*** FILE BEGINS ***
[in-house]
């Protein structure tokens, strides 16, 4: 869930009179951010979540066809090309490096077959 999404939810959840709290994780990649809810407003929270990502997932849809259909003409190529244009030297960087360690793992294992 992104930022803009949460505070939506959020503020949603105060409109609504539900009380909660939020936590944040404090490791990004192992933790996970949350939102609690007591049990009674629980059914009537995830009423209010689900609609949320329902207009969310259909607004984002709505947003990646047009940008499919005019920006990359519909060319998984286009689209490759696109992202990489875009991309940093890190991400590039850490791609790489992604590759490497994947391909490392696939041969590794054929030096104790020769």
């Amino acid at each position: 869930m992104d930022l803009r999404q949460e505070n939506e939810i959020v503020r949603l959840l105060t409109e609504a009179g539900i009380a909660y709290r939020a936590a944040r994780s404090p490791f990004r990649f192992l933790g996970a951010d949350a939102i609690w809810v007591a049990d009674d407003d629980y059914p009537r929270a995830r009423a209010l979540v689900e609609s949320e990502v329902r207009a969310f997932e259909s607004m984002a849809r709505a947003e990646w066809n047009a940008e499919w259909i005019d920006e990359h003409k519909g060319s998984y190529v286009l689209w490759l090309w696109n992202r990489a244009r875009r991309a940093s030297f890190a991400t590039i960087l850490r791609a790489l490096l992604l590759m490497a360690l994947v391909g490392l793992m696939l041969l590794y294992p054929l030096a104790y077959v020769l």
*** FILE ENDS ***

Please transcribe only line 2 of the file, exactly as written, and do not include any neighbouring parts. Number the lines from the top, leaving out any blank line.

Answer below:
């Protein structure tokens, strides 16, 4: 869930009179951010979540066809090309490096077959 999404939810959840709290994780990649809810407003929270990502997932849809259909003409190529244009030297960087360690793992294992 992104930022803009949460505070939506959020503020949603105060409109609504539900009380909660939020936590944040404090490791990004192992933790996970949350939102609690007591049990009674629980059914009537995830009423209010689900609609949320329902207009969310259909607004984002709505947003990646047009940008499919005019920006990359519909060319998984286009689209490759696109992202990489875009991309940093890190991400590039850490791609790489992604590759490497994947391909490392696939041969590794054929030096104790020769």